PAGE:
Go Down

Topic: Oven thermometer probe requirements check (Read 2 times) previous topic - next topic

zeedo

Feb 11, 2011, 10:13 pm Last Edit: Feb 11, 2011, 10:46 pm by Barrie Dempster Reason: 1
First post here :-)

I'm planning to build something similar to this:
http://www.amazon.co.uk/Mastrad-Meat-Jam-Thermo-Sensor/dp/B000W02F0G/ref=tag_tdp_sv_edpp_i

However mine will be much more awesome as it will have wifi and a hundred other unnecessary features, the output/interfacing etc.. I'm fine with but the temperature probing end I want to make sure I've covered all the bases with, so just looking for confirmation that I'm not overlooking anything with specs of this component.

My questions relates more specifically to the temperature probe end of the project. I'm basically looking at something similar to this
http://www.picotech.com/pt100_sensors.html#insertion (expensive)
or this:
http://www.sparkfun.com/products/251 (the right price :-)  )

I'm thinking:-
The range will need to be 0-300°C. (most home ovens don't go much above 260ish, mine doesn't anyway)
Accuracy ±1°C or less won't kill my kids when the roast is on the plate.
The cable will likely need to be PTFE(Teflon) or similar to stand up to those temperatures (No cables melting to the oven!).
Stainless steel for the probe should be perfectly food-safe.
A metre long cable will be fine.

Is there anything else I'm not considering here for the temperature probe itself? Also if someone has a probe they could recommend that they have used with Arduino before in similar circumstances I'd be keen to hear about it.

Cheers!
With Regards..
Barrie Dempster (zeedo) - Fortiter et Strenue

              - http://www.reboot-robot.net -

"He who hingeth aboot, geteth h

liudr

I recollect from experience that Teflon is not rated at 300degC. You may need to insulate your wires with ceramic tubes (don't know their names) for the section that is very close to 300degC. I don't see other problems from your plan.

gardner

I would be tempted to buy a cheap conventional digital meat thermometer and steal the probe from that.
http://www.taylorcanada.ca/classic-digital-oven-thermometer.html

retrolefty

Typically the lead wire doesn't have to be rated for the same high temperature that the probe will be measuring. In a RTD probe the platinum wire sensor is only at the very tip inside it's stainless steel sheath, so only the end of the probe needs to be in the environment to be measured. This is can be done either by having a thermoweld type piping component, kind of a tube, closed at one end and the probe fits into the inside of the tube. For simple oven applications you just need some kind of piping fitting that allows the probe to slid into a drilled hole in the oven, a few inches and then lock the probe to the fitting with a tubing fitting. So much of the probes length and wire end will be outside the oven proper and thus normal higher temp insulated cabling can be used.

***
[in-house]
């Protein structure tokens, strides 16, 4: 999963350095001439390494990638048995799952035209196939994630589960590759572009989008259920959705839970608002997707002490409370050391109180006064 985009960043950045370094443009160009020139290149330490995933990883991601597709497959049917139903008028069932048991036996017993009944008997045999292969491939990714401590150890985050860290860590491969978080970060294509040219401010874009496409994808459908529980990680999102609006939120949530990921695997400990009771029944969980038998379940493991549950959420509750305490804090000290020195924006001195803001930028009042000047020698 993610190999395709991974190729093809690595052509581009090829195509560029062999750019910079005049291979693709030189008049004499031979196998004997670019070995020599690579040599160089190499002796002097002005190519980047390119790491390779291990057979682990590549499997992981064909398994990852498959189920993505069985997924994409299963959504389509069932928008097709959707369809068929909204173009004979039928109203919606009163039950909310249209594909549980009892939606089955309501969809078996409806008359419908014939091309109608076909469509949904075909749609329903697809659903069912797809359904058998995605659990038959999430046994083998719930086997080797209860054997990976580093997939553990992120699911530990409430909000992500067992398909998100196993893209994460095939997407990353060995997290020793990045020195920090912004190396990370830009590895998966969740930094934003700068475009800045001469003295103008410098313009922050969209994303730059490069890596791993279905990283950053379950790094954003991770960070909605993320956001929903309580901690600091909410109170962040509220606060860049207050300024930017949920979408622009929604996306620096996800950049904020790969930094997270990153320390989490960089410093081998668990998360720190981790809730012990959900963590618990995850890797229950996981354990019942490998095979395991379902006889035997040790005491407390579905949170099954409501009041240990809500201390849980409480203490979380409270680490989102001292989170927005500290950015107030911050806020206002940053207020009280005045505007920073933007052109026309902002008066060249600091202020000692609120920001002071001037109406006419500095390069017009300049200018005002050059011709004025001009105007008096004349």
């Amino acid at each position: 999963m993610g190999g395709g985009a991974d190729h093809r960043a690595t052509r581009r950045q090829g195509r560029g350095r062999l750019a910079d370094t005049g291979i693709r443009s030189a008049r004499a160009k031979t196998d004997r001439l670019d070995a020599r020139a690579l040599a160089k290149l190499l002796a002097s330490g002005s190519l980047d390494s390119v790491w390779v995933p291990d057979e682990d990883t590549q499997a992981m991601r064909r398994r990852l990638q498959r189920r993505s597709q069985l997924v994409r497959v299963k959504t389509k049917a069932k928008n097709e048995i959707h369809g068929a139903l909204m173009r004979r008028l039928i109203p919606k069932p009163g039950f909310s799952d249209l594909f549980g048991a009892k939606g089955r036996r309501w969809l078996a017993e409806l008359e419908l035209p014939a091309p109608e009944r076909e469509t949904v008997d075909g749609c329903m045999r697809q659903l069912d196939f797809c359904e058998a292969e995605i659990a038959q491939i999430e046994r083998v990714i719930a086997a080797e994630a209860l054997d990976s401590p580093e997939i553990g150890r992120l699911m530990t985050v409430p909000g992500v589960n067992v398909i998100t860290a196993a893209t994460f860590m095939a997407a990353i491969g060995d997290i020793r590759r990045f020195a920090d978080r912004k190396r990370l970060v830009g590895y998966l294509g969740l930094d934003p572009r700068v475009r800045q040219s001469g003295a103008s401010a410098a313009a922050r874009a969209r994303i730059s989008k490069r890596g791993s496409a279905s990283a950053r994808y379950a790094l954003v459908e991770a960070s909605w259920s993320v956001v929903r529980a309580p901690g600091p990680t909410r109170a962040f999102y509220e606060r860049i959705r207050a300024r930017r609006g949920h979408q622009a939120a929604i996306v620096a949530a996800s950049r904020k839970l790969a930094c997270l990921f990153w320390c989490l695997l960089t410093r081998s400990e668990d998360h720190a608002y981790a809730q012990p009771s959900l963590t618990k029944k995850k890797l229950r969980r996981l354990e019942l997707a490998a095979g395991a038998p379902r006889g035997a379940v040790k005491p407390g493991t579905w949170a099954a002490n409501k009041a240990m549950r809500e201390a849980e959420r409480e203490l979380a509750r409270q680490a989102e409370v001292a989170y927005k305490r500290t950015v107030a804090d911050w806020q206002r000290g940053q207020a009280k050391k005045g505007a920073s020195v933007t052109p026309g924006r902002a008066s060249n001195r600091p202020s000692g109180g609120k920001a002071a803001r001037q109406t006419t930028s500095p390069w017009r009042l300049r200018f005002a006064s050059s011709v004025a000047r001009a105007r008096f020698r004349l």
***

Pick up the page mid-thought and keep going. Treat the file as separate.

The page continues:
draythomp

This is such a cool idea !!  I second the idea of buying an existing cheap oven meter and 're-purposing' the probe.  This way you beat the problem of melting cord and have something that can be removed for cleaning easily.  The idea of putting this on the web is just awesome; you can watch your food cook on your cell phone from the patio.

Talk about bragging rights over the neighbors...
Trying to keep my house under control http://www.desert-home.com/

zeedo

#5
Feb 12, 2011, 11:29 am Last Edit: Feb 12, 2011, 11:31 am by Barrie Dempster Reason: 1
Thank you for the input folks :-)

Yeah I am considering stealing one from a cheap package, but I want something reliable and when scavenging from other devices it's hard to be sure of the spec of the individual component. I don't mind paying a couple of pennies more if I know what I'm getting.

Also, I've been looking at buying one of these thermometers for a while but the reviews of them are pretty bad, they all seem to suffer from quality issues unless you go in to the high end catering devices. So I'm thinking if I splash a bit of cash on the main sensor, similar to the catering models, but make the brains from arudino parts. I'll have a catering quality device with multi-function coolness, good parts doing the measuring and a at reasonable cost.



Typically the lead wire doesn't have to be rated for the same high temperature that the probe will be measuring.


Indeed mate, but in this case the probe is actually in a cooler environment than the wire is. Since this is feeding in to an oven and reading the temperature of a roast in there live. So the wire will be going in to the oven partially, subject to the highest heat. If it was being used as a candy thermometer it'd be different, but the feed through in to the oven is where the issue of wire coating becomes important.


I recollect from experience that Teflon is not rated at 300degC. You may need to insulate your wires with ceramic tubes (don't know their names) for the section that is very close to 300degC. I don't see other problems from your plan.


You're right, yeah Teflon is right on the edge of my requirements, I've seen some of the glass coated options, thinking I might be safer going for a higher rated coating. Thanks!
With Regards..
Barrie Dempster (zeedo) - Fortiter et Strenue

              - http://www.reboot-robot.net -

"He who hingeth aboot, geteth h

Go Up